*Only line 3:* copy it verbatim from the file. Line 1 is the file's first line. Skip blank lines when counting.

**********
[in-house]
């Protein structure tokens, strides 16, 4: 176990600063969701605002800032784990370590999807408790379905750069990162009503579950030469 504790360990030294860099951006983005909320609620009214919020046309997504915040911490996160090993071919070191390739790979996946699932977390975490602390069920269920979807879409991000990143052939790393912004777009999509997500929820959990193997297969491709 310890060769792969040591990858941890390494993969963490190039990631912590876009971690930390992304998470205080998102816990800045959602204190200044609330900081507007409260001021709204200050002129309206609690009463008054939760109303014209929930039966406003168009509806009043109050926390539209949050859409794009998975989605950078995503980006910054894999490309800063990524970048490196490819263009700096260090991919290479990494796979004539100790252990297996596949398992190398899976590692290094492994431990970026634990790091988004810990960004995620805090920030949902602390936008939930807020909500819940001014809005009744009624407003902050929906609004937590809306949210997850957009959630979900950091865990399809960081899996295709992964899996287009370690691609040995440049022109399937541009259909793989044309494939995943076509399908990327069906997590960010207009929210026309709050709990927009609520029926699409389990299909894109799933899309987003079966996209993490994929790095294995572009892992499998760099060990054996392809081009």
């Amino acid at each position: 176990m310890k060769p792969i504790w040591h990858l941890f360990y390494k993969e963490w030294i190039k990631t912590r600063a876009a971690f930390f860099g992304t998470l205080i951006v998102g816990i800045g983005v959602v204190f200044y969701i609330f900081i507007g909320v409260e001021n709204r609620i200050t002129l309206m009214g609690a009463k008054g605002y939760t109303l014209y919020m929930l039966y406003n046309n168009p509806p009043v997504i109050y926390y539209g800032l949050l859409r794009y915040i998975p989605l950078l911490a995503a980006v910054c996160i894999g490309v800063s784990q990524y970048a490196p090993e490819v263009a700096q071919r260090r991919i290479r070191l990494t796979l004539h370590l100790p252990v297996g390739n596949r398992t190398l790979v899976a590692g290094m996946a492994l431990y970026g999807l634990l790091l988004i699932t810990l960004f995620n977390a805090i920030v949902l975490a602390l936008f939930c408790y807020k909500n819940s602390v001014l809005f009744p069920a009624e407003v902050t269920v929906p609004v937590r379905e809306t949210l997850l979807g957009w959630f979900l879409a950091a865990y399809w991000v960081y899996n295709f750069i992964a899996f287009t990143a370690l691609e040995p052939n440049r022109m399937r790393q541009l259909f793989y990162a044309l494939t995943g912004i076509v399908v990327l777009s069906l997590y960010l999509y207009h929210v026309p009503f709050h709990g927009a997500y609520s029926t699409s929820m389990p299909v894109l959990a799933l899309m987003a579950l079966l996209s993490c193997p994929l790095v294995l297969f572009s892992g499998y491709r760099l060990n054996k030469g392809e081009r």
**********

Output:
């Amino acid at each position: 176990m310890k060769p792969i504790w040591h990858l941890f360990y390494k993969e963490w030294i190039k990631t912590r600063a876009a971690f930390f860099g992304t998470l205080i951006v998102g816990i800045g983005v959602v204190f200044y969701i609330f900081i507007g909320v409260e001021n709204r609620i200050t002129l309206m009214g609690a009463k008054g605002y939760t109303l014209y919020m929930l039966y406003n046309n168009p509806p009043v997504i109050y926390y539209g800032l949050l859409r794009y915040i998975p989605l950078l911490a995503a980006v910054c996160i894999g490309v800063s784990q990524y970048a490196p090993e490819v263009a700096q071919r260090r991919i290479r070191l990494t796979l004539h370590l100790p252990v297996g390739n596949r398992t190398l790979v899976a590692g290094m996946a492994l431990y970026g999807l634990l790091l988004i699932t810990l960004f995620n977390a805090i920030v949902l975490a602390l936008f939930c408790y807020k909500n819940s602390v001014l809005f009744p069920a009624e407003v902050t269920v929906p609004v937590r379905e809306t949210l997850l979807g957009w959630f979900l879409a950091a865990y399809w991000v960081y899996n295709f750069i992964a899996f287009t990143a370690l691609e040995p052939n440049r022109m399937r790393q541009l259909f793989y990162a044309l494939t995943g912004i076509v399908v990327l777009s069906l997590y960010l999509y207009h929210v026309p009503f709050h709990g927009a997500y609520s029926t699409s929820m389990p299909v894109l959990a799933l899309m987003a579950l079966l996209s993490c193997p994929l790095v294995l297969f572009s892992g499998y491709r760099l060990n054996k030469g392809e081009r």